Feeds

Super-fast RDF search engine developed

Semantic web breakthrough

Secure remote control for conventional and virtual desktops

The next generation of the internet is a step closer thanks to a major breakthrough in "semantic web" research in Ireland.

The semantic web, or data web, is a machine readable version of the internet that makes it more efficient to conduct searches, using RDF (Resource Description Framework) statements, which are used to represent information and to swap knowledge online.

These RDF statements are the backbone of the semantic web. They create associations of meaning and cause and effect relationships between concepts and ideas which can be displayed in computer languages.

Researchers at the National University of Ireland, Galway's (NUIG) Digital Enterprise Research Institute (DERI) have developed a search engine that can answer search queries with more than seven billion RDF statements in mere fractions of a second, which is the highest number recorded to date.

Using these semantic web tools, users should get more relevant results, with the computer filtering the information and allowing the transfer and sharing of information between systems, rather than leaving it up to users to filter it themselves. At present, this information is kept in separate "silos", for example in different software systems. The semantic web could help bridge that gap.

"The importance of this breakthrough cannot be overestimated," said Professor Stefan Decker, director of DERI. "These results enable us to create web search engines that really deliver answers instead of links. The technology also allows us to combine information from the web, for example the engine can list all partnerships of a company even if there is no single web page that lists all of them."

Apparently, the semantic web is already filtering through to regular users. "RSS (really simple syndication) was the first incarnation of this, and it's pretty prevalent," Professor Decker told ENN.

Copyright © 2007, ENN

Providing a secure and efficient Helpdesk

More from The Register

next story
Not appy with your Chromebook? Well now it can run Android apps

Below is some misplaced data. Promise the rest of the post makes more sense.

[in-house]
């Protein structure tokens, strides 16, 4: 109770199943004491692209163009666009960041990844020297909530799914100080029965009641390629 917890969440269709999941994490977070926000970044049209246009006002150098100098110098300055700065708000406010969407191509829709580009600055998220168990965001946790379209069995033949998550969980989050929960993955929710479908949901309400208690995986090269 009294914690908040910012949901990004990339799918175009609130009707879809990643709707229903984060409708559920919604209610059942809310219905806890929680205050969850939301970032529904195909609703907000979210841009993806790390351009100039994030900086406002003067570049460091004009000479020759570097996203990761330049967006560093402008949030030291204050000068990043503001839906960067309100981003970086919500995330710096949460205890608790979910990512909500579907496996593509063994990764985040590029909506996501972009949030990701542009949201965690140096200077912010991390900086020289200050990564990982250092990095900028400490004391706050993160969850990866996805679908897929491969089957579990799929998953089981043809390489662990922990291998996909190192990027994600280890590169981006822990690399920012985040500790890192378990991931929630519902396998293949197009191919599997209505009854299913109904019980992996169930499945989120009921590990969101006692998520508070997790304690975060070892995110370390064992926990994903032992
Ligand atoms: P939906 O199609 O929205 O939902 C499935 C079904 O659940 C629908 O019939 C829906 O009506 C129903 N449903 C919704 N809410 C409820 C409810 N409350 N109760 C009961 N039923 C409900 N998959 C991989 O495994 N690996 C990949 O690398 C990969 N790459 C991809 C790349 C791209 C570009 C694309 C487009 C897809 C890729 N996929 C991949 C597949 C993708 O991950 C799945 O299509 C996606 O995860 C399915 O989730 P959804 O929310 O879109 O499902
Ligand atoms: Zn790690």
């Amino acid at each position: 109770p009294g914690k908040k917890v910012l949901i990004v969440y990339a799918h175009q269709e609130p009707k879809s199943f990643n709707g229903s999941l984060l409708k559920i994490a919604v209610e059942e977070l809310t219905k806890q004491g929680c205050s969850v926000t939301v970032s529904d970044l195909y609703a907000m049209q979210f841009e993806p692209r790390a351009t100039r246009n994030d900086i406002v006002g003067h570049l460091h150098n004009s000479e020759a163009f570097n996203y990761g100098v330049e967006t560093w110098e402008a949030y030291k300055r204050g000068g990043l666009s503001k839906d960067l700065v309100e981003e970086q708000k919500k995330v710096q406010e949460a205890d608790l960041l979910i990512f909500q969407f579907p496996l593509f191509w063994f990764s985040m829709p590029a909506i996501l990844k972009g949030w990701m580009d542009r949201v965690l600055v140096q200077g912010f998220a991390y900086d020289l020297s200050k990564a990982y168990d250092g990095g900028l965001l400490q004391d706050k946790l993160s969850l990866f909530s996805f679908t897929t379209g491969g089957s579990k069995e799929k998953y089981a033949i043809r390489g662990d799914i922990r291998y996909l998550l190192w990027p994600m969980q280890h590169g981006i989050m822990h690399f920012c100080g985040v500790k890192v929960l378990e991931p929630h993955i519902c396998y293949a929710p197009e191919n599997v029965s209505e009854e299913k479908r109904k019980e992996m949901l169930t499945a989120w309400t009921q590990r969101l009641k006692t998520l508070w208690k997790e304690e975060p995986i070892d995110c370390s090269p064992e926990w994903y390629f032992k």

Google offers beta of tricky OS-inside-OS tech
Greater dev access to iOS 8 will put us AT RISK from HACKERS
Knocking holes in Apple's walled garden could backfire, says securo-chap
NHS grows a NoSQL backbone and rips out its Oracle Spine
Open source? In the government? Ha ha! What, wait ...?
Google extends app refund window to two hours
You now have 120 minutes to finish that game instead of 15
Intel: Hey, enterprises, drop everything and DO HADOOP
Big Data analytics projected to run on more servers than any other app
New 'Cosmos' browser surfs the net by TXT alone
No data plan? No WiFi? No worries ... except sluggish download speed
prev story

Whitepapers

Providing a secure and efficient Helpdesk
A single remote control platform for user support is be key to providing an efficient helpdesk. Retain full control over the way in which screen and keystroke data is transmitted.
Top 5 reasons to deploy VMware with Tegile
Data demand and the rise of virtualization is challenging IT teams to deliver storage performance, scalability and capacity that can keep up, while maximizing efficiency.
Reg Reader Research: SaaS based Email and Office Productivity Tools
Read this Reg reader report which provides advice and guidance for SMBs towards the use of SaaS based email and Office productivity tools.
Security for virtualized datacentres
Legacy security solutions are inefficient due to the architectural differences between physical and virtual environments.
Secure remote control for conventional and virtual desktops
Balancing user privacy and privileged access, in accordance with compliance frameworks and legislation. Evaluating any potential remote control choice.